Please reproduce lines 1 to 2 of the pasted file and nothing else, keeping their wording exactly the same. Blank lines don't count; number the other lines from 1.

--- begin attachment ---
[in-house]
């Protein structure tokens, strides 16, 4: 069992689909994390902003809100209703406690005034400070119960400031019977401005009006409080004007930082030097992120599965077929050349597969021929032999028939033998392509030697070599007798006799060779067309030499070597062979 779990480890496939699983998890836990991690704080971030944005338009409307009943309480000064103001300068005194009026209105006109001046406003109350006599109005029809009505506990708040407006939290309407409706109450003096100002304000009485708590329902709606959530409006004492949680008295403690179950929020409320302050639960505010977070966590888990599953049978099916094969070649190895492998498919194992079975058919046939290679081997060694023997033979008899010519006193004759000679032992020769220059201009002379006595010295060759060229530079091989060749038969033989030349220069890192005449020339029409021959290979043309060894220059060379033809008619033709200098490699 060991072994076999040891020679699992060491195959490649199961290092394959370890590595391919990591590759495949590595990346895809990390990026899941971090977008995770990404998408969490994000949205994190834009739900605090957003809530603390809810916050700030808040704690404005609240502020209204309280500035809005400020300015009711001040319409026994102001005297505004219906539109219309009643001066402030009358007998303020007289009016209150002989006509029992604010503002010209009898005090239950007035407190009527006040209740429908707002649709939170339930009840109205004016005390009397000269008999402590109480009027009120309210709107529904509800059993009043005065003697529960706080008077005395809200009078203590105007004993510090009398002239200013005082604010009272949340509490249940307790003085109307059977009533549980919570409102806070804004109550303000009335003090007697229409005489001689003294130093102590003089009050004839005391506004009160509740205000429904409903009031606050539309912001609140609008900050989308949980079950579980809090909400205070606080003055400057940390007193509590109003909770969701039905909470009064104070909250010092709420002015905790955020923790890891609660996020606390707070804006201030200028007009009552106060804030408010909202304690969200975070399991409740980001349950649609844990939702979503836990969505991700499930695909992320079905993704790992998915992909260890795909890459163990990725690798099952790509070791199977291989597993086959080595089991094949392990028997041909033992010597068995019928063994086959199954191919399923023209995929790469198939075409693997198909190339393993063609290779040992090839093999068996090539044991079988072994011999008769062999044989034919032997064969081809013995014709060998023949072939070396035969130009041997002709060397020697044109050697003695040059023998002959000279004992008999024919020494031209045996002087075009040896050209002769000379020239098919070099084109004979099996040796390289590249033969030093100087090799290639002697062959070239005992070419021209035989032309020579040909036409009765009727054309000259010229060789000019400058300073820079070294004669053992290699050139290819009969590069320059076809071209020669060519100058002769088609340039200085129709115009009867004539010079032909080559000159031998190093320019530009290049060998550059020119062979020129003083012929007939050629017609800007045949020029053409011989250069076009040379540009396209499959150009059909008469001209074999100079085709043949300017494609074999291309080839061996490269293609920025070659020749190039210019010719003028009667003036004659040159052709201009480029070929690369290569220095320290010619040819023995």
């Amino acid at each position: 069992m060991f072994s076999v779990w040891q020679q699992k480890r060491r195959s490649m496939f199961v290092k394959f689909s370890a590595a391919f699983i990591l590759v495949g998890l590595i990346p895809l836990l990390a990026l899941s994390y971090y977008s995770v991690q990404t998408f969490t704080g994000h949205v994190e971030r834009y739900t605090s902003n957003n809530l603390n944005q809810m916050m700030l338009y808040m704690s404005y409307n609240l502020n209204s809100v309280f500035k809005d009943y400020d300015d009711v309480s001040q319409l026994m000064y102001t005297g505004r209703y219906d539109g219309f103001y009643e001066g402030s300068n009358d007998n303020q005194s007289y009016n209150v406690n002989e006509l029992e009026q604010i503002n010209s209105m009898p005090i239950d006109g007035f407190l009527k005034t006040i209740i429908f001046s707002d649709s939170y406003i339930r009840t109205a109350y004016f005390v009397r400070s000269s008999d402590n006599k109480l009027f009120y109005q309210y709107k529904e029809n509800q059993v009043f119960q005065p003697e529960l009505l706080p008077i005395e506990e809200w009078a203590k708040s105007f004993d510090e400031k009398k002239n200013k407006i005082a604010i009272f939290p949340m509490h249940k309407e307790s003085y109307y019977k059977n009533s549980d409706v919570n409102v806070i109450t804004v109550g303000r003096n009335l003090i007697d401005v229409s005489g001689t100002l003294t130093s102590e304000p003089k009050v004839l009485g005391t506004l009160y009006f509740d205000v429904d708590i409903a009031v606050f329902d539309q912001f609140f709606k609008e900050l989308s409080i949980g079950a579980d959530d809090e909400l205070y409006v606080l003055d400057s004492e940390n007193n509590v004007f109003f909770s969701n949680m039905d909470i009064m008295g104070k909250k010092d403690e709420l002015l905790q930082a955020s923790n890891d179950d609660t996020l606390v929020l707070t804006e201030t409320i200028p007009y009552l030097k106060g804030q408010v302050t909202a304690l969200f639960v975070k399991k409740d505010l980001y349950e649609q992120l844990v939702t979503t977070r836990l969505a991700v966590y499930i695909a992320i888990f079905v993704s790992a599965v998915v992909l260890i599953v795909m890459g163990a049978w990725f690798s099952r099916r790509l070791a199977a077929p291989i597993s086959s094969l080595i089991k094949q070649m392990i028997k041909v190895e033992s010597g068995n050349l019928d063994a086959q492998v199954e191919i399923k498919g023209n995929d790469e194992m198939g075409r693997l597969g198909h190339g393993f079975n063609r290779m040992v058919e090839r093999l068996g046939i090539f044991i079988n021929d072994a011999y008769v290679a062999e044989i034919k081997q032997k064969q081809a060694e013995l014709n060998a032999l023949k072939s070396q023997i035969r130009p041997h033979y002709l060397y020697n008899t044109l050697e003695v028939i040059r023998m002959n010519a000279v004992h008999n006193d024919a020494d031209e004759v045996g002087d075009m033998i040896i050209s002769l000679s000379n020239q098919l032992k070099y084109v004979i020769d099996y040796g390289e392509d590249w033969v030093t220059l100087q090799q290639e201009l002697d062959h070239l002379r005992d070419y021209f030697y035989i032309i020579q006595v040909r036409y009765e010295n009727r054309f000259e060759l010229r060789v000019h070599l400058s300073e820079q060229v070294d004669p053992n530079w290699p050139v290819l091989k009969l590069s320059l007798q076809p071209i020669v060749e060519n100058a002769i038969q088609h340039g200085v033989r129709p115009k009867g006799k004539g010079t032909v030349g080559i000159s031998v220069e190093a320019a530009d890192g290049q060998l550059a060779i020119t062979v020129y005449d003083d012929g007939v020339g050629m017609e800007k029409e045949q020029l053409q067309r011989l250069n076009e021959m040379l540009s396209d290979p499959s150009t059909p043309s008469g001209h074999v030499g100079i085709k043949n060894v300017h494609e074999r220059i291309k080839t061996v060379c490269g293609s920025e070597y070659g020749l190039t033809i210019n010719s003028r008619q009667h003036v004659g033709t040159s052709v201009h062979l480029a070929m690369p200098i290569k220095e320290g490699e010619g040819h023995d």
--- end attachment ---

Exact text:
[in-house]
């Protein structure tokens, strides 16, 4: 069992689909994390902003809100209703406690005034400070119960400031019977401005009006409080004007930082030097992120599965077929050349597969021929032999028939033998392509030697070599007798006799060779067309030499070597062979 779990480890496939699983998890836990991690704080971030944005338009409307009943309480000064103001300068005194009026209105006109001046406003109350006599109005029809009505506990708040407006939290309407409706109450003096100002304000009485708590329902709606959530409006004492949680008295403690179950929020409320302050639960505010977070966590888990599953049978099916094969070649190895492998498919194992079975058919046939290679081997060694023997033979008899010519006193004759000679032992020769220059201009002379006595010295060759060229530079091989060749038969033989030349220069890192005449020339029409021959290979043309060894220059060379033809008619033709200098490699 060991072994076999040891020679699992060491195959490649199961290092394959370890590595391919990591590759495949590595990346895809990390990026899941971090977008995770990404998408969490994000949205994190834009739900605090957003809530603390809810916050700030808040704690404005609240502020209204309280500035809005400020300015009711001040319409026994102001005297505004219906539109219309009643001066402030009358007998303020007289009016209150002989006509029992604010503002010209009898005090239950007035407190009527006040209740429908707002649709939170339930009840109205004016005390009397000269008999402590109480009027009120309210709107529904509800059993009043005065003697529960706080008077005395809200009078203590105007004993510090009398002239200013005082604010009272949340509490249940307790003085109307059977009533549980919570409102806070804004109550303000009335003090007697229409005489001689003294130093102590003089009050004839005391506004009160509740205000429904409903009031606050539309912001609140609008900050989308949980079950579980809090909400205070606080003055400057940390007193509590109003909770969701039905909470009064104070909250010092709420002015905790955020923790890891609660996020606390707070804006201030200028007009009552106060804030408010909202304690969200975070399991409740980001349950649609844990939702979503836990969505991700499930695909992320079905993704790992998915992909260890795909890459163990990725690798099952790509070791199977291989597993086959080595089991094949392990028997041909033992010597068995019928063994086959199954191919399923023209995929790469198939075409693997198909190339393993063609290779040992090839093999068996090539044991079988072994011999008769062999044989034919032997064969081809013995014709060998023949072939070396035969130009041997002709060397020697044109050697003695040059023998002959000279004992008999024919020494031209045996002087075009040896050209002769000379020239098919070099084109004979099996040796390289590249033969030093100087090799290639002697062959070239005992070419021209035989032309020579040909036409009765009727054309000259010229060789000019400058300073820079070294004669053992290699050139290819009969590069320059076809071209020669060519100058002769088609340039200085129709115009009867004539010079032909080559000159031998190093320019530009290049060998550059020119062979020129003083012929007939050629017609800007045949020029053409011989250069076009040379540009396209499959150009059909008469001209074999100079085709043949300017494609074999291309080839061996490269293609920025070659020749190039210019010719003028009667003036004659040159052709201009480029070929690369290569220095320290010619040819023995």